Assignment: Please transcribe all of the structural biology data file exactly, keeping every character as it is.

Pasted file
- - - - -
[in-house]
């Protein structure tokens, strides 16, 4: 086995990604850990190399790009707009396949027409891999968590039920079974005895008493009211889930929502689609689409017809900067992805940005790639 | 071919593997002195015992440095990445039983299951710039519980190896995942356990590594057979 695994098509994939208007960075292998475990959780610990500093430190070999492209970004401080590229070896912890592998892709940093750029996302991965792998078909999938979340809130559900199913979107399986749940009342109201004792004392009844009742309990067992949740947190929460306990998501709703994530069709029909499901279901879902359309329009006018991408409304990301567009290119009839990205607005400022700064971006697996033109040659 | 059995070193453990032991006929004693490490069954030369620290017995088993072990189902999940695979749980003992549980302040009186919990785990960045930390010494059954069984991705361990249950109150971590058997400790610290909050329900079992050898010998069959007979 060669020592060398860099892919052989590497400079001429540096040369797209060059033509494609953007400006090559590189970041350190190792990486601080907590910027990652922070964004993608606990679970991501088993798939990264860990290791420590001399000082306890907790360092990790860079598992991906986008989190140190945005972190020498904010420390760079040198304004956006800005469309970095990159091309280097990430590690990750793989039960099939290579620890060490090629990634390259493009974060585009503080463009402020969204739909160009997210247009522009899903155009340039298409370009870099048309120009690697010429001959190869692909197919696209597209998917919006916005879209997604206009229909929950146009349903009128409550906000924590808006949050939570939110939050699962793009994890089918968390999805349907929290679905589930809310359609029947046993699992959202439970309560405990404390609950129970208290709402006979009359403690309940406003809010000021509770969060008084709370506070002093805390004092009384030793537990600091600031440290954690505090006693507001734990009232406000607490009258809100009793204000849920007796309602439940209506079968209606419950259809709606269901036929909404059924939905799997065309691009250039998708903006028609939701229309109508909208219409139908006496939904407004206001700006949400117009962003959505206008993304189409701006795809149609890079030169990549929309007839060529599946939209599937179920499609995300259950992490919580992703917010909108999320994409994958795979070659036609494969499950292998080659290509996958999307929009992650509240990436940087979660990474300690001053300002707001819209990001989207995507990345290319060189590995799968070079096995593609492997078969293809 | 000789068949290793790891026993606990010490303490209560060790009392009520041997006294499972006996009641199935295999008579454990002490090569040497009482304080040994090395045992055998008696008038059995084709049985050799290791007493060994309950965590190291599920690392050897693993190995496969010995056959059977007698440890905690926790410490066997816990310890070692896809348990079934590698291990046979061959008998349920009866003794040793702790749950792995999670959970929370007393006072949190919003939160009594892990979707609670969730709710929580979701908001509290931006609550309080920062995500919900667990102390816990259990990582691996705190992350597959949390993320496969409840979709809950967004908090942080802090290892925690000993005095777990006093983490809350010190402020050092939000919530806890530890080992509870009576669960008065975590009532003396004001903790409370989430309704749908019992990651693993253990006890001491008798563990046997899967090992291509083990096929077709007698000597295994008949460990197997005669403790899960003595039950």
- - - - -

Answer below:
[in-house]
């Protein structure tokens, strides 16, 4: 086995990604850990190399790009707009396949027409891999968590039920079974005895008493009211889930929502689609689409017809900067992805940005790639 | 071919593997002195015992440095990445039983299951710039519980190896995942356990590594057979 695994098509994939208007960075292998475990959780610990500093430190070999492209970004401080590229070896912890592998892709940093750029996302991965792998078909999938979340809130559900199913979107399986749940009342109201004792004392009844009742309990067992949740947190929460306990998501709703994530069709029909499901279901879902359309329009006018991408409304990301567009290119009839990205607005400022700064971006697996033109040659 | 059995070193453990032991006929004693490490069954030369620290017995088993072990189902999940695979749980003992549980302040009186919990785990960045930390010494059954069984991705361990249950109150971590058997400790610290909050329900079992050898010998069959007979 060669020592060398860099892919052989590497400079001429540096040369797209060059033509494609953007400006090559590189970041350190190792990486601080907590910027990652922070964004993608606990679970991501088993798939990264860990290791420590001399000082306890907790360092990790860079598992991906986008989190140190945005972190020498904010420390760079040198304004956006800005469309970095990159091309280097990430590690990750793989039960099939290579620890060490090629990634390259493009974060585009503080463009402020969204739909160009997210247009522009899903155009340039298409370009870099048309120009690697010429001959190869692909197919696209597209998917919006916005879209997604206009229909929950146009349903009128409550906000924590808006949050939570939110939050699962793009994890089918968390999805349907929290679905589930809310359609029947046993699992959202439970309560405990404390609950129970208290709402006979009359403690309940406003809010000021509770969060008084709370506070002093805390004092009384030793537990600091600031440290954690505090006693507001734990009232406000607490009258809100009793204000849920007796309602439940209506079968209606419950259809709606269901036929909404059924939905799997065309691009250039998708903006028609939701229309109508909208219409139908006496939904407004206001700006949400117009962003959505206008993304189409701006795809149609890079030169990549929309007839060529599946939209599937179920499609995300259950992490919580992703917010909108999320994409994958795979070659036609494969499950292998080659290509996958999307929009992650509240990436940087979660990474300690001053300002707001819209990001989207995507990345290319060189590995799968070079096995593609492997078969293809 | 000789068949290793790891026993606990010490303490209560060790009392009520041997006294499972006996009641199935295999008579454990002490090569040497009482304080040994090395045992055998008696008038059995084709049985050799290791007493060994309950965590190291599920690392050897693993190995496969010995056959059977007698440890905690926790410490066997816990310890070692896809348990079934590698291990046979061959008998349920009866003794040793702790749950792995999670959970929370007393006072949190919003939160009594892990979707609670969730709710929580979701908001509290931006609550309080920062995500919900667990102390816990259990990582691996705190992350597959949390993320496969409840979709809950967004908090942080802090290892925690000993005095777990006093983490809350010190402020050092939000919530806890530890080992509870009576669960008065975590009532003396004001903790409370989430309704749908019992990651693993253990006890001491008798563990046997899967090992291509083990096929077709007698000597295994008949460990197997005669403790899960003595039950």